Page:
Xiaomi's new Mi Mix Phablet is the most stylish device yet

Xiaomi owes Mi Mix’s full ceramic body and minimalist look to renowned French designer Philippe Starck


Eva Xiao October 27, 2016
For US$589, you get 18 karat gold rims around your fingerprint sensor and camera. PHOTO: TECH IN ASIA

Xiaomi’s branding has always been about affordable quality. Cheap but decent specs – a phone for the masses. That’s about to change with Xiaomi’s huge and daring new phone, the Mi Mix.

“This is pretty much a handmade device,” said Xiaomi’s Hugo Barra at the company’s launch event in Beijing today.

“It’s a lot of new materials, a lot of new components that aren’t available and that were actually custom made for us,” he said while speaking to the media.

Image showing the Mi Mix Phablet PHOTO: SCREENSHOT/ XIAOMI

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At US$516, the Mi Mix is far and away Xiaomi’s most expensive phone – and it’s not hard to see why. The phone is wrapped in glossy, black ceramic, and is almost bezel-less with a 91.3 percent screen-to-body ratio. At 6.4 inches, the screen is the size of the giant Xiaomi Max and the Lenovo Phab 2 Pro – except the screen covers almost the entire surface of the phone, leaving just a tiny strip at the bottom.

Unfortunately, that means that the front camera is aimed upwards toward your chin instead of at your face. You can flip the phone upside down – the screen flips with it – but it’s an awkward motion and clearly a compromise for the large screen. Not good news for selfie enthusiasts. The corners of the Mi Mix’s screen are also curved, reminiscent of a Sharp prototype from 2014.

The Mi Mix is one shiny phone. And very prone to thumbprints. Photo: Tech in Asia.

Inside, the Mi Mix has all the trimmings of a high-end phone – and then some: a 16MP PDAF rear camera, a whopping 4400mAh battery, a Qualcomm Snapdragon 821 processor, and up to 256GB of storage.

There are also two new pieces of technology inside the Mi Mix. The phone uses something called piezoelectric ceramic acoustic technology – different from bone conduction – which lets users listen to calls without an earpiece speaker. It also has an ultrasonic proximity sensor behind its display instead of a front-facing infrared proximity sensor.

Xiaomi owes Mi Mix’s full ceramic body and minimalist look to renowned French designer Philippe Starck, who set the design direction of the phone. One of Starck’s other famous design projects is the Venus, Steve Jobs’ private yacht.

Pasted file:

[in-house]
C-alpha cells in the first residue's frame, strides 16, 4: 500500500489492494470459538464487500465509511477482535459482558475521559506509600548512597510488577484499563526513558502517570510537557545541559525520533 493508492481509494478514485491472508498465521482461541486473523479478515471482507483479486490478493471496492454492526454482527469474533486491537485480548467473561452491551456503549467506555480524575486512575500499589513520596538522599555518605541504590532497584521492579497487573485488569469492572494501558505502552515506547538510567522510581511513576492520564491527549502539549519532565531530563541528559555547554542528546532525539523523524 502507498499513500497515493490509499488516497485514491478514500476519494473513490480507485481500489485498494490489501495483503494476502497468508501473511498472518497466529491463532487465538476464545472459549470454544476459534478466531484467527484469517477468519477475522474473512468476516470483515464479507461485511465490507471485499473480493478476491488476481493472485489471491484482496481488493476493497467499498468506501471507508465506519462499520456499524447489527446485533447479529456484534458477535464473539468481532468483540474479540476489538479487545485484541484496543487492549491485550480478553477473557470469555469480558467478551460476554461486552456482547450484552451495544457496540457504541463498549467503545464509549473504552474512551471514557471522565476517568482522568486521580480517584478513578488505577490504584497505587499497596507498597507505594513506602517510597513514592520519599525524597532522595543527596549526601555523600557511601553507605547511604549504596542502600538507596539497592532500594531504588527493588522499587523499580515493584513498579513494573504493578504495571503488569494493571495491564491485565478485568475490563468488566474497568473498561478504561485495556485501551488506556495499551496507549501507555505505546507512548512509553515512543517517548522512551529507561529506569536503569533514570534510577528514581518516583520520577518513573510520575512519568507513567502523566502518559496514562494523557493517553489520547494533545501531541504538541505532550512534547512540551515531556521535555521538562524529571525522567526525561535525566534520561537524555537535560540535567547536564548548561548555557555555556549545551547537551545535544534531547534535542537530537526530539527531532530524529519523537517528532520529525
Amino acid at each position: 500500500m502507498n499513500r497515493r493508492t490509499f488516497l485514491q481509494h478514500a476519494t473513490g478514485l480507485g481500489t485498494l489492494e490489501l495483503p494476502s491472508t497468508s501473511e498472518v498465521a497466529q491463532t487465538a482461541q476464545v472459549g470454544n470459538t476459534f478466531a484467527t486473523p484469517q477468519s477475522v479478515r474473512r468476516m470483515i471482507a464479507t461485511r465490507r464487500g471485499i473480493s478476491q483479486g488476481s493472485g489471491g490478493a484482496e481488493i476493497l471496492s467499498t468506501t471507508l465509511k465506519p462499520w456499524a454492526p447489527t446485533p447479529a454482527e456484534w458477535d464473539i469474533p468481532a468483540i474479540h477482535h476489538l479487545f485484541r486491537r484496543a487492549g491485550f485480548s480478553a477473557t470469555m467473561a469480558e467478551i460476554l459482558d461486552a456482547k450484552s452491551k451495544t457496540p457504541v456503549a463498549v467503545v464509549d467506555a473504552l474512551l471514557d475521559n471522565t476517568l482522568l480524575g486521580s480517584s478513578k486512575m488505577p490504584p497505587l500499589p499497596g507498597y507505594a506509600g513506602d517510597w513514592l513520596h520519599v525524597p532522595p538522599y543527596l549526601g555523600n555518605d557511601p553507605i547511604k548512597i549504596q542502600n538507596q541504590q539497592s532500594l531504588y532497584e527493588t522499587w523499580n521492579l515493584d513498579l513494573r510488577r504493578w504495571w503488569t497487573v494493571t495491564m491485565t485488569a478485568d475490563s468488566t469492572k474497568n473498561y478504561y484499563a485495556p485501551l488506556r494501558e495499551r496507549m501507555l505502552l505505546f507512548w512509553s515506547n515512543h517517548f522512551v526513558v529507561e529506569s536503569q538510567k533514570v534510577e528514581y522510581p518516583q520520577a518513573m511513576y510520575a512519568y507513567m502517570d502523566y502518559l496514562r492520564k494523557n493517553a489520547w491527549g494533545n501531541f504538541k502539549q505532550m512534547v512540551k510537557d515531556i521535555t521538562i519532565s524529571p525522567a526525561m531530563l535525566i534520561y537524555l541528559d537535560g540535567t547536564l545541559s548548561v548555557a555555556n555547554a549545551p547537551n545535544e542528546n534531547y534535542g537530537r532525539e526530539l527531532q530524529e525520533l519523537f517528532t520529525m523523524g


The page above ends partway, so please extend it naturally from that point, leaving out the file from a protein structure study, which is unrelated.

Xiaomi recruited French designer Philippe Starck to lead the design process PHOTO: SCREENSHOT/ XIAOMI

By now, it’s almost an automatic reflex to see Xiaomi through the lens of Apple, or at least do a quick comparison of the two. In previous phones, Xiaomi always seemed to be just under the shadow of the American tech giant, pumping out products that resembled the iPhone but at a more palatable price.

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This time, however, Mi Mix has enough tricks of its own.

Hugo Barra shows off Xiaomi’s new concept phone PHOTO: TECH IN ASIA

“Mix is a phone for our hardcore fans. That’s the way to look at it,” said Hugo. “It’s like the guy who has the Mi 1 in his home somewhere.” That was Xiaomi’s debut phone back in 2011.

As a concept phone, supplies of the Mi Mix will be very limited. However, the exact number of units that will be sold was not disclosed. Sales will start on November 4 via flash sale to consumers in China.

Xiaomi's Mi Mix PHOTO: XIAOMI

According to Hugo, the Mi Mix is an experimental phone for the company, albeit one with commercial intentions. That probably means that Xiaomi’s brand will still be centered around more affordable phones.

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However, in the future – “who knows, maybe next year, the year after that” – the company plans to take some of the Mix’s fancy features, such as the piezoelectric ceramic acoustic technology, and bring them to its US$300-ish phones.


This article originally appeared on Tech in Asia.

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